By Shazleen Halim
A mysterious white powder, a blood smear, and a moldy ham sandwich—completely unrelated items to most. But they could be meaningful for forensic scientist, who analyze physical evidence and samples for clues to solve crimes. Television shows such as Bones, CSI, and Law & Order have glamorized forensic scientists and made the field more popular, so competition can be intense. However, if you have a strong desire to shape the world of justice by using science to solve crime puzzles, then a career in forensic science could be worth pursuing.
Forensic science is the application of a broad spectrum of sciences and technologies to investigate and establish facts of interest in relation to criminal or civil law. To become a forensic science expert, one must have, at minimum, a bachelor’s degree in science. Common majors include chemistry, physics, biology, or forensic science. About 90% of forensic chemists work in labs associated with a federal, state, or local police department, medical examiner’s office, or forensic services lab. There are a few private labs that carry out forensic analyses. They tend to have rigorous work hours, but if you are very interested in the field, this shouldn’t be a problem for you.
When it comes to chemistry, this field of work relates to forensics in many ways. For example, blood analysis. Aside from being used for identification of suspects, the contents of blood on a crime scene can be evaluated to reveal the presence of substances. For this evaluation, a chemist will perform a chromatography test, which uses intense heat to separate the blood into different contents. Afterward, a chemist determines the level of substances such as alcohol or medication that would affect the suspect’s actions and motivation during the given crime.
Another practice that forensic scientists do that relates to chemistry would be DNA forensics in criminal cases. DNA forensic is used in criminal cases to match the DNA of an individual to that of a body cell left at a crime scene, such as skin cells, hair, and blood. The FBI most commonly uses STR- analysis for its cases. With STR- analysis, chemists take DNA samples from areas at the crime scene. These are then compared with the DNA profiles of individuals in an expansive database called CODIS to identify suspects.
The third and final topic that forensic scientist touch on is firearms analysis or commonly known in forensics field as ballistics analysis. Chemistry is often used in crimes involving firearms in order to identify information from recovered bullets and residue. For example, a forensic scientist will examine a suspect’s hands and clothes with infrared lights to look for gunpowder residue. If this residue matches that of the bullet found in the victim, there is evidence that the suspect recently fired the same type of firearm responsible for harming the victim. If no gunpowder residue is found on a suspect, a chemical analysis of the bullet can still reveal information such as the type of firearm used and how long ago the bullet was fired.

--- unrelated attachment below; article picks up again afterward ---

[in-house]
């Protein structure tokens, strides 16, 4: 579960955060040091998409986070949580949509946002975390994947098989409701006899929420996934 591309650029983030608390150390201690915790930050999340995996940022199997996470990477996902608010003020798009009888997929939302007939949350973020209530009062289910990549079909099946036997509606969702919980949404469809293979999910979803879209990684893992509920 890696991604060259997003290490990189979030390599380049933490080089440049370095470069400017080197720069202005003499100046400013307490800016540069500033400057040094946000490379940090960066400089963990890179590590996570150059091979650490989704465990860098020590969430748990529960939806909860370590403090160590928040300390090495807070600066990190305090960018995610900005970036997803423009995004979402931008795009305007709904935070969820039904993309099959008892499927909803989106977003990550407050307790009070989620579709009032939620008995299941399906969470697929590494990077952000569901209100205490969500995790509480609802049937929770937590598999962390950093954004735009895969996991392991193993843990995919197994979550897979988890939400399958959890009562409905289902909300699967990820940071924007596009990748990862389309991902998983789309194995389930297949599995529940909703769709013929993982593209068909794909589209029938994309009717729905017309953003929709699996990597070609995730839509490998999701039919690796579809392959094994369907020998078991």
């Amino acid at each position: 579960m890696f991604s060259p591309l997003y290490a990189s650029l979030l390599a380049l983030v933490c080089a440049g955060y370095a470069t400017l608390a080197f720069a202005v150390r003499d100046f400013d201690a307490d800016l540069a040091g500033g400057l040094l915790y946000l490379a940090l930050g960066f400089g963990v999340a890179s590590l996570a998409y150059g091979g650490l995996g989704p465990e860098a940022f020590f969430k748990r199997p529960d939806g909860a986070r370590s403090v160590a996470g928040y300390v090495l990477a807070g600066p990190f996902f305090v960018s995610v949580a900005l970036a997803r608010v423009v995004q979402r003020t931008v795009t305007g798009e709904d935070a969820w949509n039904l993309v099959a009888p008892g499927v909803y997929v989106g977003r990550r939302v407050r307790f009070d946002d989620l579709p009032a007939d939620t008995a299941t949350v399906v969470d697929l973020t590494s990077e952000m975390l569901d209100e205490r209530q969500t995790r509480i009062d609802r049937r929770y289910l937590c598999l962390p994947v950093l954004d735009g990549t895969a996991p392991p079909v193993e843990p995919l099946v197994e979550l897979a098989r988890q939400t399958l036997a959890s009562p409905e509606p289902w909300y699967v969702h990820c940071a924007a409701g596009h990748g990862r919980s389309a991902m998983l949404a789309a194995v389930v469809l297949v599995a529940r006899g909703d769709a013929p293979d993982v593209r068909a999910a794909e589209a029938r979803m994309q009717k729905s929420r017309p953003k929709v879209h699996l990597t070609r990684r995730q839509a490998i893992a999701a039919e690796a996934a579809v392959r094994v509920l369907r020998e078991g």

There are several popular criminal cases where these chemistry-based practices were applied. Forensic scientists are even sometimes the reason cold cases get solved. For example, the infamous O.J Simpson case. As most of us know, Nicole Brown Simpson and her friend Ronald Goldman were fatally stabbed on the evening of June 12th, 1994. Although 99% of the world believes OJ Simpson is guilty of murdering his ex-wife and her friend, one question surrounding the case remains a complete mystery: did two police plant DNA evidence at the scene to try and create a slam-dunk case? Detective Furman, who was outed as a violent racist during the trials, was accused of planting OJ’s glove at the scene. Additionally, it was proven that Simpson’s blood sample was brought to the crime scene by a police evidence technician, and it was later discovered that the tube of blood at the crime scene only contained 6cc of blood when 8cc had been extracted. Simpson’s blood at the crime scene reflected DNA that had been mixed with EDTA, a substance added to blood taken for DNA testing. Furman pleaded no contest to charges against his person regarding this OJ “conspiracy” and is now a convicted felon. If it wasn’t for the work of forensic scientists and the application of chemistry, this scheme wouldn’t have been put to rest.
The chemistry behind forensic science is one of the main reasons criminal cases get solved on the daily. If it wasn’t for these chemistry-based practices used in the forensics field, forensic scientists would not have the material needed to complete the tasks that this occupation has laid out for them. As a forensic science masters graduate, I feel very honored to pursue in this field. I hope our dear students will find what suits them best and may they be great in whatever they pursue. That would be all from me, your forensics lecturer, Ms. Shazleen. Thank you.